Important Notice: The site is currently being upgraded to a new software system. This process could take a day or two to complete. During that time, we are going to leave the site up here, on its old software. WHAT GETS POSTED HERE DURING THIS TRANSITION WILL NOT BE COPIED OVER ONTO THE NEW SITE, WHEN THE UPGRADE IS COMPLETE. When we swap over, the content posted while this message is visible will be lost. We wanted to give you folks a place to hang out and talk while we worked though. We will let you know when we are finished. Please pardon the inconvenience, during this transition.

Home Forums Classifieds GT Store Blogs Today's Posts Search Social Groups


Glock Talk
Welcome To The Glock Talk Forums.

Thread Tools Display Modes
Old 05-14-2004, 15:47   #1
Senior Member
noway's Avatar
Join Date: Dec 2000
Location: Davie "Cowboy" , FL
Posts: 19,409
Cheap and simple fuel ( liquid )

have anybody use those light weight fuel containers while camping? ( MSR fuel bottles )

Most people who camp over night down her brings a propane tank and attach this to their coleman burner top. I wouldn't mind a smaller pkg like a simple fuel tank and burner. I only plan on cooking a small pkg or meats or warm up some beans. Nothing major.

any cons with MSR style tanks?
noway is offline   Reply With Quote
Old 05-14-2004, 16:29   #2
Elk-ruser's Avatar
Join Date: Feb 2004
Location: High country of Colorado
Posts: 524
If your talking about the disposable, backpacker types then the only drawback is that you throw them away when empty thereby filling a landfill. I use them only for lightweight ATV/ backpack trips. Other than that they kick-butt over coleman fuel types.

If your talking about the refillable, screwtop bottles for Coleman fuel, those work well also. I have had a few leak when the o-ring deteriorated but that is easily fixed.

At altitude, an issue here in CO, the disposables just plain work better and are quite a bit hotter. I've had the coleman types at 11K feet and was barely able to get a pot hot enought for coffee.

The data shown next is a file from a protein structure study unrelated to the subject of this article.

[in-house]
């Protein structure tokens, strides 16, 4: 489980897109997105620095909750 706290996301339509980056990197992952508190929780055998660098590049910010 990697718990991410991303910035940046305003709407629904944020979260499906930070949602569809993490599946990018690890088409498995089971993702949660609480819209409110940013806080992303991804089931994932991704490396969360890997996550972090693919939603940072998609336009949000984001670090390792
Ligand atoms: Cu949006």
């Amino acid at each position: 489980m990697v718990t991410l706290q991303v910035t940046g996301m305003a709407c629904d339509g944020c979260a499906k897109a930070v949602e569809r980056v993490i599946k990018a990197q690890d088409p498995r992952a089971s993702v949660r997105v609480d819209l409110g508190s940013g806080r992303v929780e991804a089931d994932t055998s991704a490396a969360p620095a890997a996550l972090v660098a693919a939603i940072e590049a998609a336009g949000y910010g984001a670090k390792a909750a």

In either case, use the heavy tinfoil windblocker that comes with most lightweight stoves. It helps alot.

Hope that helps.
Elk-ruser is offline   Reply With Quote
Old 05-14-2004, 18:00   #3
Feral Member
mpol777's Avatar
Join Date: Jul 2001
Location: Cochise County, AZ
Posts: 9,260

Of the 2 main fuel sources (liquid and canister) there are a bunch of different models of stoves out there, but 2 basic types.

One type is basically a blow torch. The MSR pocket Rocket is one of these. This is the one I use the most. Basically it's good at boiling water for dehydrated meals and tea/coffee. It sucks for simmering or slow cooking something, but will heat up a few cups of water in no time flat. It looks weak, but is surprisingly stable. This is the ultralight option.

The other are more in tuned for cooking. The one I have is the Primus Omni Fuel. I can use both canister and liquid fuels with it and it has a larger flame area so it works better for cooking. The drawback to this type is weight and size. Liquid fuel stoves take a bit of learning on how to prime it in different conditions, but you can run just about any type of gas through them in a pinch. That's where the Omni Fuel kicks butt. If you run out of canisters on a long trek, you'll find some kind of liquid fuel that will work.

A friend of mine has the MSR Wind Pro. It's only canister, but it's pretty compact and does a good job cooking.
Grown men do not need leaders
mpol777 is offline   Reply With Quote


Thread Tools
Display Modes

Posting Rules
You may not post new threads
You may not post replies
You may not post attachments
You may not edit your posts

BB code is On
Smilies are On
[IMG] code is On
HTML code is Off

Forum Jump

All times are GMT -6. The time now is 16:40.

GT Wiki
GT Blogs
Social Groups
GT Store

Users Currently Online: 871
264 Members
607 Guests

Most users ever online: 4,867
May 19, 2015 at 1:03